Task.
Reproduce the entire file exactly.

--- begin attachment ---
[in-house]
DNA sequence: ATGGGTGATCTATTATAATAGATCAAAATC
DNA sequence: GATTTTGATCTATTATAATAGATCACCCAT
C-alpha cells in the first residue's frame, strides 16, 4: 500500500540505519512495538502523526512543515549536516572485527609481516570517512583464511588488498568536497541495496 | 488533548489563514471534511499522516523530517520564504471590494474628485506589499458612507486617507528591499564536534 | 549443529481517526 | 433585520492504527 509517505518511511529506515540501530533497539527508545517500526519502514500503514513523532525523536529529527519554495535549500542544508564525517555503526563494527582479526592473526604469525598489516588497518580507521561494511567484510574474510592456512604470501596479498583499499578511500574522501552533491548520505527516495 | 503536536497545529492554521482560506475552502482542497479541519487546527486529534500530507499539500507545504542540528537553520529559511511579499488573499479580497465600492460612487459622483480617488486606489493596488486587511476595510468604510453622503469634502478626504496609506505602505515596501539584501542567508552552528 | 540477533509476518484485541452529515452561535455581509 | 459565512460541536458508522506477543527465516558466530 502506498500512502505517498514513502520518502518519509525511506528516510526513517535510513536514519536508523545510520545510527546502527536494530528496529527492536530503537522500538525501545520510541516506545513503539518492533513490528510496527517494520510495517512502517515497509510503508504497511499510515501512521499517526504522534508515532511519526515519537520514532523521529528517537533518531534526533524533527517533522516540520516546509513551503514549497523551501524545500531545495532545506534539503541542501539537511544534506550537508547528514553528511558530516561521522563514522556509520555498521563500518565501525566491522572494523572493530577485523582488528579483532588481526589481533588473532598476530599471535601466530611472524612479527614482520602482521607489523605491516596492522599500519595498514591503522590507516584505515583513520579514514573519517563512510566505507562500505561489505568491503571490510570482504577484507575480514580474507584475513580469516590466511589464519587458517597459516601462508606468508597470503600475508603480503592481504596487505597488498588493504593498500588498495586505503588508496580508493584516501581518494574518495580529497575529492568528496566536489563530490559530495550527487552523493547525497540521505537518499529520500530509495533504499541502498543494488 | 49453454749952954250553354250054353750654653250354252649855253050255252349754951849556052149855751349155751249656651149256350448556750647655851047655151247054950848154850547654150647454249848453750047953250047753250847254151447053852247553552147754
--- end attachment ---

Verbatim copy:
[in-house]
DNA sequence: ATGGGTGATCTATTATAATAGATCAAAATC
DNA sequence: GATTTTGATCTATTATAATAGATCACCCAT
C-alpha cells in the first residue's frame, strides 16, 4: 500500500540505519512495538502523526512543515549536516572485527609481516570517512583464511588488498568536497541495496 | 488533548489563514471534511499522516523530517520564504471590494474628485506589499458612507486617507528591499564536534 | 549443529481517526 | 433585520492504527 509517505518511511529506515540501530533497539527508545517500526519502514500503514513523532525523536529529527519554495535549500542544508564525517555503526563494527582479526592473526604469525598489516588497518580507521561494511567484510574474510592456512604470501596479498583499499578511500574522501552533491548520505527516495 | 503536536497545529492554521482560506475552502482542497479541519487546527486529534500530507499539500507545504542540528537553520529559511511579499488573499479580497465600492460612487459622483480617488486606489493596488486587511476595510468604510453622503469634502478626504496609506505602505515596501539584501542567508552552528 | 540477533509476518484485541452529515452561535455581509 | 459565512460541536458508522506477543527465516558466530 502506498500512502505517498514513502520518502518519509525511506528516510526513517535510513536514519536508523545510520545510527546502527536494530528496529527492536530503537522500538525501545520510541516506545513503539518492533513490528510496527517494520510495517512502517515497509510503508504497511499510515501512521499517526504522534508515532511519526515519537520514532523521529528517537533518531534526533524533527517533522516540520516546509513551503514549497523551501524545500531545495532545506534539503541542501539537511544534506550537508547528514553528511558530516561521522563514522556509520555498521563500518565501525566491522572494523572493530577485523582488528579483532588481526589481533588473532598476530599471535601466530611472524612479527614482520602482521607489523605491516596492522599500519595498514591503522590507516584505515583513520579514514573519517563512510566505507562500505561489505568491503571490510570482504577484507575480514580474507584475513580469516590466511589464519587458517597459516601462508606468508597470503600475508603480503592481504596487505597488498588493504593498500588498495586505503588508496580508493584516501581518494574518495580529497575529492568528496566536489563530490559530495550527487552523493547525497540521505537518499529520500530509495533504499541502498543494488 | 49453454749952954250553354250054353750654653250354252649855253050255252349754951849556052149855751349155751249656651149256350448556750647655851047655151247054950848154850547654150647454249848453750047953250047753250847254151447053852247553552147754